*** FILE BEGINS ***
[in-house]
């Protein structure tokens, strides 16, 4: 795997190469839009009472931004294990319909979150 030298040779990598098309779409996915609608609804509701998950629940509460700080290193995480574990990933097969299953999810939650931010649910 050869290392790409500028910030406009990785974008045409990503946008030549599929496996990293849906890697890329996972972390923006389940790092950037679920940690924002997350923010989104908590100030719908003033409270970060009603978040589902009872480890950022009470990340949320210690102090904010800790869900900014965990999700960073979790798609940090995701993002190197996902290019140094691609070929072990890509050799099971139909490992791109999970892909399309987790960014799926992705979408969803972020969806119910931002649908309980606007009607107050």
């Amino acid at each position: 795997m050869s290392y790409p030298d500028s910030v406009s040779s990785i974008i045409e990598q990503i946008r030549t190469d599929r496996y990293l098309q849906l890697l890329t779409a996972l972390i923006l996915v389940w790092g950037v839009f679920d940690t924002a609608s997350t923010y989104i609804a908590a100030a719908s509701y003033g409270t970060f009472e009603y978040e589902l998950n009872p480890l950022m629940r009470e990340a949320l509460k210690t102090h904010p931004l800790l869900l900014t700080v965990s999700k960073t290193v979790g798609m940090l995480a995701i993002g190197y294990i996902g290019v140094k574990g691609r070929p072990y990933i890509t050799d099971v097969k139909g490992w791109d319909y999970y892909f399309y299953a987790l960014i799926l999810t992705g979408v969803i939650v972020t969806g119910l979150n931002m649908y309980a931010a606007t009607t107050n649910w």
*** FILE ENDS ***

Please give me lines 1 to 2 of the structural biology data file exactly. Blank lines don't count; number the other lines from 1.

[in-house]
């Protein structure tokens, strides 16, 4: 795997190469839009009472931004294990319909979150 030298040779990598098309779409996915609608609804509701998950629940509460700080290193995480574990990933097969299953999810939650931010649910 050869290392790409500028910030406009990785974008045409990503946008030549599929496996990293849906890697890329996972972390923006389940790092950037679920940690924002997350923010989104908590100030719908003033409270970060009603978040589902009872480890950022009470990340949320210690102090904010800790869900900014965990999700960073979790798609940090995701993002190197996902290019140094691609070929072990890509050799099971139909490992791109999970892909399309987790960014799926992705979408969803972020969806119910931002649908309980606007009607107050």